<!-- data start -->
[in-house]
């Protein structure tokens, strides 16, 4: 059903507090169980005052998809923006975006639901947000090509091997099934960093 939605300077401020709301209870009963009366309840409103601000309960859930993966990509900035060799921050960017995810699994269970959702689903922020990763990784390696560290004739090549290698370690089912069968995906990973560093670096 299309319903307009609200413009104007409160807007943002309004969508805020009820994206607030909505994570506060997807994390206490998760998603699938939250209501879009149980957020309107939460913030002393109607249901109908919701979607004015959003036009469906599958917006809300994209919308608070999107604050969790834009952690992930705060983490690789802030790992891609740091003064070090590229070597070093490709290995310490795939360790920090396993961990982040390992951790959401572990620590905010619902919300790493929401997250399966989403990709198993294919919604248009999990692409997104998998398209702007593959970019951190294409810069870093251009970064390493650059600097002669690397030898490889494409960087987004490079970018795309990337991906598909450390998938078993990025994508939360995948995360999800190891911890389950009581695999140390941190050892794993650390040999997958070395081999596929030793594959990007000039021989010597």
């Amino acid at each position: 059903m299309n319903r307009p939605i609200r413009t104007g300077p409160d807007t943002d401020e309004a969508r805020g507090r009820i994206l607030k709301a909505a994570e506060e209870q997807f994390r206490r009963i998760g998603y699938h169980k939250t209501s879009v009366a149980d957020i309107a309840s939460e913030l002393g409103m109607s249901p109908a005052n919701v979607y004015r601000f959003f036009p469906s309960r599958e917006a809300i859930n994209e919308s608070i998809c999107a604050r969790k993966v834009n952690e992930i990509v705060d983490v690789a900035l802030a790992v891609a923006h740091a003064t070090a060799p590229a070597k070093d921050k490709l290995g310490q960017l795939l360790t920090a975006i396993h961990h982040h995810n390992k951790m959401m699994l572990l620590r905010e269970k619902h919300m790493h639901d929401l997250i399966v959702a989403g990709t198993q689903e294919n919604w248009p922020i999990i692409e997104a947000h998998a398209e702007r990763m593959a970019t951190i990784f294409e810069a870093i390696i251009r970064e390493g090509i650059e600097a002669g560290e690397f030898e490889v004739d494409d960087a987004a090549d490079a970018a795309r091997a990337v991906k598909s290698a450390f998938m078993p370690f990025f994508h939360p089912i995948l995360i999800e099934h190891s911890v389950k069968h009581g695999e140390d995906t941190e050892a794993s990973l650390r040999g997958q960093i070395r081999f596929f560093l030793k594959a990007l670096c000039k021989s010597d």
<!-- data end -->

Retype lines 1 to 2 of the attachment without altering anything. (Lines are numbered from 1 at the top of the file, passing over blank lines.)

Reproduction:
[in-house]
């Protein structure tokens, strides 16, 4: 059903507090169980005052998809923006975006639901947000090509091997099934960093 939605300077401020709301209870009963009366309840409103601000309960859930993966990509900035060799921050960017995810699994269970959702689903922020990763990784390696560290004739090549290698370690089912069968995906990973560093670096 299309319903307009609200413009104007409160807007943002309004969508805020009820994206607030909505994570506060997807994390206490998760998603699938939250209501879009149980957020309107939460913030002393109607249901109908919701979607004015959003036009469906599958917006809300994209919308608070999107604050969790834009952690992930705060983490690789802030790992891609740091003064070090590229070597070093490709290995310490795939360790920090396993961990982040390992951790959401572990620590905010619902919300790493929401997250399966989403990709198993294919919604248009999990692409997104998998398209702007593959970019951190294409810069870093251009970064390493650059600097002669690397030898490889494409960087987004490079970018795309990337991906598909450390998938078993990025994508939360995948995360999800190891911890389950009581695999140390941190050892794993650390040999997958070395081999596929030793594959990007000039021989010597």